Sky blue eyes are the most striking feature of one of Florida's most common wading birds, the White Ibis. Their beautiful blues boldly contrast with their pinkish faces and stark white feathers.
Ironically, as a juvenile, a White Ibis is far from white. Juvenile White Ibis are mostly brown, and throughout its first year, the Ibis molts from brown to white.
In breeding plumage, the White Ibis's pale pink bill and legs become strikingly red.
Like many other waders, Ibises are strongly associated with wetland and marsh habitats, however, they are also common residents of many urban areas. There is a constant flow of Ibises that pass through the yards on my street each day. As they go, they probe through the lawns and retrieve bugs that are burrowed below the grass.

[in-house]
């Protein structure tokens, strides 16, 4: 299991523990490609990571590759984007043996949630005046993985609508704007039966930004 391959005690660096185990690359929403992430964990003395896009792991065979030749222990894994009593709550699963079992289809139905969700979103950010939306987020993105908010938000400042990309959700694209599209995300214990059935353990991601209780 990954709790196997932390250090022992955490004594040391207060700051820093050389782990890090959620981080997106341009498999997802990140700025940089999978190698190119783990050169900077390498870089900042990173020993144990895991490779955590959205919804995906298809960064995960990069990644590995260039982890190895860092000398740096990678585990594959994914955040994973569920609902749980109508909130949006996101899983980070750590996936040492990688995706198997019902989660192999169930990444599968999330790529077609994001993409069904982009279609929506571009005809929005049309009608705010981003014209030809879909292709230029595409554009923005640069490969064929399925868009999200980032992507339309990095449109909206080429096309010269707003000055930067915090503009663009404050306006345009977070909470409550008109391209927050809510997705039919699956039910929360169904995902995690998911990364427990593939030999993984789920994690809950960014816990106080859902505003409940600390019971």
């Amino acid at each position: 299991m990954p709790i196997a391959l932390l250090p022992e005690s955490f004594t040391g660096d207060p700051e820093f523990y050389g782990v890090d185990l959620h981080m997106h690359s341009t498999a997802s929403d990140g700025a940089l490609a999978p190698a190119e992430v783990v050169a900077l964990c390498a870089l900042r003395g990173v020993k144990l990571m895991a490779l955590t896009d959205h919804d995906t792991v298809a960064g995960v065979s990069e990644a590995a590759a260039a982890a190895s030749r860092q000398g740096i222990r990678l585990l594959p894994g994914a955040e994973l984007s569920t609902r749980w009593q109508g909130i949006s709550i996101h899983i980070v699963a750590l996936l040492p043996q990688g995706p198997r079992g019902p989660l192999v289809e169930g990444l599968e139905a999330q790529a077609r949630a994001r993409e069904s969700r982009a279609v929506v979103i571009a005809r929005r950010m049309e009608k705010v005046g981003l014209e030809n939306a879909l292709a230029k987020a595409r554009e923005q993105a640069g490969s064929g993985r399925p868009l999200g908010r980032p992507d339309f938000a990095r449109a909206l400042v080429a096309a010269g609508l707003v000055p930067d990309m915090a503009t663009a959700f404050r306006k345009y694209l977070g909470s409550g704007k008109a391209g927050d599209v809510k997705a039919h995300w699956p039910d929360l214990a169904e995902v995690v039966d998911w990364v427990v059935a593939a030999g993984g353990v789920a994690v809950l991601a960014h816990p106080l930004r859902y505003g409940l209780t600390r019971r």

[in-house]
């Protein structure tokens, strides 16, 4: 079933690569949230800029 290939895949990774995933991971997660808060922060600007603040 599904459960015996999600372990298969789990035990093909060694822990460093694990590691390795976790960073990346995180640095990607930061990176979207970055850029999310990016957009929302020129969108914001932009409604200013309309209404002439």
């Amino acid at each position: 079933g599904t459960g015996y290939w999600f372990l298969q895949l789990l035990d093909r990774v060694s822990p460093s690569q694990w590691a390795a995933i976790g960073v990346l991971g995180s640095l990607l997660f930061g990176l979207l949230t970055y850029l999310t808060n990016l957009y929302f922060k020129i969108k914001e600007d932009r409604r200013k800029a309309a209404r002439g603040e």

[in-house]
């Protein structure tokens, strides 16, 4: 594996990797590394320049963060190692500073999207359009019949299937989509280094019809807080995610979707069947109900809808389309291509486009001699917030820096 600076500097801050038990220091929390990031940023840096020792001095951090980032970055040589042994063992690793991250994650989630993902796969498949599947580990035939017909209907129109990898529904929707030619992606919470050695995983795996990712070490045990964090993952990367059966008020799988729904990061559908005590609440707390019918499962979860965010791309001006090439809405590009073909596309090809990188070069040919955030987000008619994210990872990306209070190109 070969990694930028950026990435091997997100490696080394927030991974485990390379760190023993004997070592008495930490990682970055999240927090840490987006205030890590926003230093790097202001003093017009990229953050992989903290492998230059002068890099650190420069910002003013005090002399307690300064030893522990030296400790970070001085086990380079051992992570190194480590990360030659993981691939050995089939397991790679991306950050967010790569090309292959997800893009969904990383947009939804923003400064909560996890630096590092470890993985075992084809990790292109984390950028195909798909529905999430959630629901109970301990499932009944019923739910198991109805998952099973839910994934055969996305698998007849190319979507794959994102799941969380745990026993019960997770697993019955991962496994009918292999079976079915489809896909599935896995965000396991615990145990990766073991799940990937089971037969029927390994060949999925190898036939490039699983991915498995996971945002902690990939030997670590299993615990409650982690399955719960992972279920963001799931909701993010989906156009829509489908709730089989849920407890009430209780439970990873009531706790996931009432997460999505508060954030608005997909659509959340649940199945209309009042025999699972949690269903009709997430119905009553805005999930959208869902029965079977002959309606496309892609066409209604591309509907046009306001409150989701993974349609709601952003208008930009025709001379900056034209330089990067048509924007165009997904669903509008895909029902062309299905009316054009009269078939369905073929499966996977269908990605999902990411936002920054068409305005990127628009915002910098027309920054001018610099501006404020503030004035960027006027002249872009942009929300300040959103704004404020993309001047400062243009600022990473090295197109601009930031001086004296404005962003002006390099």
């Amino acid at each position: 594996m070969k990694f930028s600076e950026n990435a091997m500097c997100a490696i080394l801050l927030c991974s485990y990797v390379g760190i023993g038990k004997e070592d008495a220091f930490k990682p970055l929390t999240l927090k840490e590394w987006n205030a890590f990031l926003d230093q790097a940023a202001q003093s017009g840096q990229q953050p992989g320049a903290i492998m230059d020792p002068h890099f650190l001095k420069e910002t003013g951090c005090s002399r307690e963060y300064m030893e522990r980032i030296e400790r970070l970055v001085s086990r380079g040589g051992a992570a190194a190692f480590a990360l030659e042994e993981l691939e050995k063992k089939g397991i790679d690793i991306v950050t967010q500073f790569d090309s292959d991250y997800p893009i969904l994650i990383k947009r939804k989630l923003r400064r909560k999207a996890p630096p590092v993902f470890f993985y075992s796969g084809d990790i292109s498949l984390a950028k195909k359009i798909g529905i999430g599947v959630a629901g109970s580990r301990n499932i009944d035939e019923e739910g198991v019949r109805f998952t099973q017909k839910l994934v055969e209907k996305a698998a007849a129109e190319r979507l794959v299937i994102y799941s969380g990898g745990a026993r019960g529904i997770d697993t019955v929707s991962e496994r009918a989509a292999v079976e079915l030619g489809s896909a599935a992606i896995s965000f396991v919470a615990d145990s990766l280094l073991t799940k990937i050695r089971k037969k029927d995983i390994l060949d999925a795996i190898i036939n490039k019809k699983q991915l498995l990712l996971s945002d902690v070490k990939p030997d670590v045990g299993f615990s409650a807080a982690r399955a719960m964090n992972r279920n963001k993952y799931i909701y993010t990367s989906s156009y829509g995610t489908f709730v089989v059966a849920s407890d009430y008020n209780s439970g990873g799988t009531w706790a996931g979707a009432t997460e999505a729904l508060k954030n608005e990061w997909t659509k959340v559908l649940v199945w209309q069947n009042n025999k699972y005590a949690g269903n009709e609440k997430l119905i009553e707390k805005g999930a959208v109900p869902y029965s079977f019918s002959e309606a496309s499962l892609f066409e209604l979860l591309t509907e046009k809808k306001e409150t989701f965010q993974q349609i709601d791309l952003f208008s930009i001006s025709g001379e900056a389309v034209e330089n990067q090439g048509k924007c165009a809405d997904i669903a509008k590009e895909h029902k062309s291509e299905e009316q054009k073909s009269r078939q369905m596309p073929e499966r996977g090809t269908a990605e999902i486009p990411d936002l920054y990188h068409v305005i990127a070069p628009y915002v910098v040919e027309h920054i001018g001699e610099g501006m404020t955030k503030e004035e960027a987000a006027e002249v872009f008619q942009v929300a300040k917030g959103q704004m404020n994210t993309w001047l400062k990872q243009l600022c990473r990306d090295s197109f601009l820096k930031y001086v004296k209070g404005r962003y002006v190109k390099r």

As part of its diverse diet, Ibises also enjoy delectables found above ground, such as frogs and lizards.
Ibises aren't afraid to get their white and tidy feathers dirty! Mud is a great surface to probe through as well.
Ibises use their elongated bills like a giant pair a tweezers to extract snails, crabs, and other slow moving creatures from the water. Usually with a quick head flip, an Ibis will toss its secured morsel into the air and down the gullet it goes!
If the Ibis has captured a meal that is too large to swallow whole, such as this crab, it will use the same sharp head movements to dismember the prey.
The bite sized pieces of crab...
...are good to the last bite!